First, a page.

BMC Ophthalmol. 2022 Jun 24;22(1):277. doi: 10.1186/s12886-022-02506-8.
BACKGROUND: Over recent decades an increasing number of adults will retain their driver’s licenses well into their later years. The aim of this study was to understand and explore the experience of driving and driving cessation in very old Australian women with self-reported eye disease.
METHODS: An interpretative qualitative study. Participants were from the Australian Longitudinal Study on Women’s Health (cohort born in 1921-26), a sample broadly representative of similarly aged Australian women. Responses to open-ended questions were analysed using an inductive thematic approach, employing a process of constant comparison.
RESULTS: Qualitative data were from 216 older women with eye disease who made 2199 comments about driving, aged between 70 and 90 years depending on the timing of their comments. Themes included: (1) Access to treatment for eye disease promotes driving independence and quality of life; (2) Driving with restrictions for eye disease enables community engagement and (3) Driving cessation due to poor vision leads to significant lifestyle changes.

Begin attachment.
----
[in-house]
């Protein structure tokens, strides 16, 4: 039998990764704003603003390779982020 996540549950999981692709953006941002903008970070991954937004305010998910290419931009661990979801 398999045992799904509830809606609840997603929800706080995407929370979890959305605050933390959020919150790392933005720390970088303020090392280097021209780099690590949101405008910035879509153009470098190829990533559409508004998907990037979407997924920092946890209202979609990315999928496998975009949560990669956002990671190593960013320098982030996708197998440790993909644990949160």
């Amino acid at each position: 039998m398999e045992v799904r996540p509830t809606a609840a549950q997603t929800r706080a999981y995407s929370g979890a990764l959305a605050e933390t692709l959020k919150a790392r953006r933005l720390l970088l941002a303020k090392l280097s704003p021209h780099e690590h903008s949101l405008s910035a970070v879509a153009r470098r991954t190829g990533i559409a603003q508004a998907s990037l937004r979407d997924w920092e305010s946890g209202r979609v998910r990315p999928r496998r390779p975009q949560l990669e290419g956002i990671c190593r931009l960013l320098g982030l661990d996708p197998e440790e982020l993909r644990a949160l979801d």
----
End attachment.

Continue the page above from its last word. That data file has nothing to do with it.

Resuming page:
CONCLUSIONS: Key findings highlighted driving cessation, or reduction, is often attributed to deterioration in vision. The consequence is dependence on others for transport, typically children and friends. Access to successful treatment for eye disease allowed older women to continue driving. We posit that occupational therapists can play an essential role in promote driving confidence and ability as women age.
TRIAL REGISTRATION: Not applicable.
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